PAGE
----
How does one explore the outside from this location?
Gently, you learn to read the world so well that you can predict the outcome of any situation. You’ll even test out your theories while always making sure you know where the exits are. On the occasions that you fail, you will get hurt. And learn to read better.
The switch hasn’t been overcoming this fear while stepping into the outside. It has been the impetus behind the actions of going outside, armed with the teachings of this same fear.
I’m still afraid.
In truth, it hasn’t ever been about the outside. It has always been about other people. It has been about giving people yet another opportunity to say: “See, told you he would fall, falter, and fail. He’s a freak.”
It has been about learning to take all of me outside. The gestures, the gait, and the gayness.
I still find myself looking over my shoulder, still scared on the inside, that someone has seen me trip, seen my terror, or even my thrill. I have had to keep things on the inside for so long.
Now, I’m slowly learning to share. See that pink flower? Look at those butterflies. Isn’t that a beautiful sky? Is that a toad or a frog in the distance? The sea is rough today!
See me: standing here on the outside.
Often, an unexpected joy of working things out through text is learning the location of one’s loves and limits. And then deciding what to do about them in the writing, and in the world. I’m still not sure which one guides the other. But their profound influence on either domain can’t be denied. The act of being invited to write on one’s experience of nature and the outdoors means examining these terms through the lens of one’s own experiences.
When prompted with questions like: Do gender and sexuality, and the performance of these placeholders, have anything to do with building barriers between these two spheres? How does it feel to know you have a body, that you have to forget it, and then re-member it? What does it mean to grant a higher value to one space over another? When do these values get decided? What does it look like to move between, stay, visit, or watch something from a distance? Do these choices say anything about the person?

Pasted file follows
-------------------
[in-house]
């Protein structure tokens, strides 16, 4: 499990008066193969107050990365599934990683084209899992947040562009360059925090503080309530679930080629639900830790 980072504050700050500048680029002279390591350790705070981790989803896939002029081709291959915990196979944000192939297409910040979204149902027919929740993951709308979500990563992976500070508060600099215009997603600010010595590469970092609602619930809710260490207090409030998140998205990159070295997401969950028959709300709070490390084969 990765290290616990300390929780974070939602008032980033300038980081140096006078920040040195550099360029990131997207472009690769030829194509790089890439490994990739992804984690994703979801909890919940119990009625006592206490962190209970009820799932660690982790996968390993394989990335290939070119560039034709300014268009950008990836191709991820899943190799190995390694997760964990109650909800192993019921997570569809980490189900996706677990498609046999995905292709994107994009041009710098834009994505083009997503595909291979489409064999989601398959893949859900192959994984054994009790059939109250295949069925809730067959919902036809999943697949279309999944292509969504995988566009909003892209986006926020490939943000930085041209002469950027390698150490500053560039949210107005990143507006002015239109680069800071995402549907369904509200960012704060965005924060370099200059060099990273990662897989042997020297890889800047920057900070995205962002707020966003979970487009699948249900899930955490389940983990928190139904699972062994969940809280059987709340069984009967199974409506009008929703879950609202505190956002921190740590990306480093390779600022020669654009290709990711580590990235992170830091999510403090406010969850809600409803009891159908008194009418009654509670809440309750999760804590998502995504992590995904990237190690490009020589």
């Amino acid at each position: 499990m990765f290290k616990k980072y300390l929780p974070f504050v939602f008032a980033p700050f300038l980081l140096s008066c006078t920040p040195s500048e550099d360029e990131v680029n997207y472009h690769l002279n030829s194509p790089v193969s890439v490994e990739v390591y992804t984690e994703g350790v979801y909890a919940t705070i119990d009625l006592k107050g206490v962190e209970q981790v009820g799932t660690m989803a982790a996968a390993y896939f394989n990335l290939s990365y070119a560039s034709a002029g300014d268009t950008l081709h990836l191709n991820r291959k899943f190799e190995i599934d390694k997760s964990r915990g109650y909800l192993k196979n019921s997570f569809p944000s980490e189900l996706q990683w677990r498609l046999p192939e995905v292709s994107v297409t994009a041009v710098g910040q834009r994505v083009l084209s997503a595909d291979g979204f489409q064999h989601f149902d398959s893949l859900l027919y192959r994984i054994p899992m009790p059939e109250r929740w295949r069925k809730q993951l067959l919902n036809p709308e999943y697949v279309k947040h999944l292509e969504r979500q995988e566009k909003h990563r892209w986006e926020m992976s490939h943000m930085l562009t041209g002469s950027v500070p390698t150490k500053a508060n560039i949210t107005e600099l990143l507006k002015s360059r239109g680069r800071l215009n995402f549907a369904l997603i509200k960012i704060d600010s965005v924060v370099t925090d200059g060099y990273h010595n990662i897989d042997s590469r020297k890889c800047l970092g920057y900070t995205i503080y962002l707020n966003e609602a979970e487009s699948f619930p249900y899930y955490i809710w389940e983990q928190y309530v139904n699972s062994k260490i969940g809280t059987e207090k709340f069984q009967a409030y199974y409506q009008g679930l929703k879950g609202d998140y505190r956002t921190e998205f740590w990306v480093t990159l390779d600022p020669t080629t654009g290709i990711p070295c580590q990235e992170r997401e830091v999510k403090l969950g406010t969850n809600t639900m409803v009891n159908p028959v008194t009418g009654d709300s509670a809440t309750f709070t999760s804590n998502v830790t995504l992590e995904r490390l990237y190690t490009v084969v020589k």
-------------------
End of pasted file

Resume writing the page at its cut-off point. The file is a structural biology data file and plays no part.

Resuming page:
We found more questions. In my own essay, I wanted to locate this time of discovering: what makes up the inside, and what is the outside. And it wasn’t just about the indoors versus the great outdoors, it was also about knowing what to keep on the inside, and what could be shown on the outside. I found that I had placed all my fears on the outside of my self, and my body. But why?
Through this series of essays, each of these writers and artists deliberate this divide between these domains: the inside and the outside. They assign their personal occupation of a particular domain with meaning.
What does it mean to have pain push a body into a world of pleasures outside of itself, but also be the way back into itself? Why do humans think they are at the top of the pile? When did we decide to draw the line between nature and ourselves? Where will we end up? Who gets to make these decisions? And then, through working it out, each of them guide us into remembering that these boundaries are pliable, porous, and pretend.
That the outside doesn’t just remain there. And the inside isn’t easy to hold onto either. They break, bleed, and blend into each other. You learn to make peace with it, even enjoy it.
About the author
Joshua Muyiwa, not yet 36, started writing because he was told, ‘it is time to stop seeming arty and pretentious and actually earn the tags by doing something’. He is queer. He presently writes on Arts & Culture and Food for various publications. He has worked as Editor–Dance at the magazine TimeOut Bangalore, has written a weekly column in the Bangalore Mirror – Gazing Outwards – that talked about race, sexuality, art and the police force in the city for seven years. He has written for publications like The Week, Tehelka, Hindu Businessline, News9, Firstpost, Mint Lounge, Fifty-Two.in, Chimurenga, LensCulture, Conde Nast Traveller, The Goya Journal among others. He is a poet and has won the Toto Award for Creative Writing in English in 2012 for The Catalogue, a series of nine poems on the history of photography and poetry told through the relationship between a photographer and a poet. His poems have been published in Poetry with Prakriti, The World That Belongs To Us: An Anthology of Queer Poetry from South Asia and elsewhere. And he makes poetry-performances like Come, Lie With Me, where strangers were invited to a one-on-one poetry reading experience in the poet’s recreated bedroom.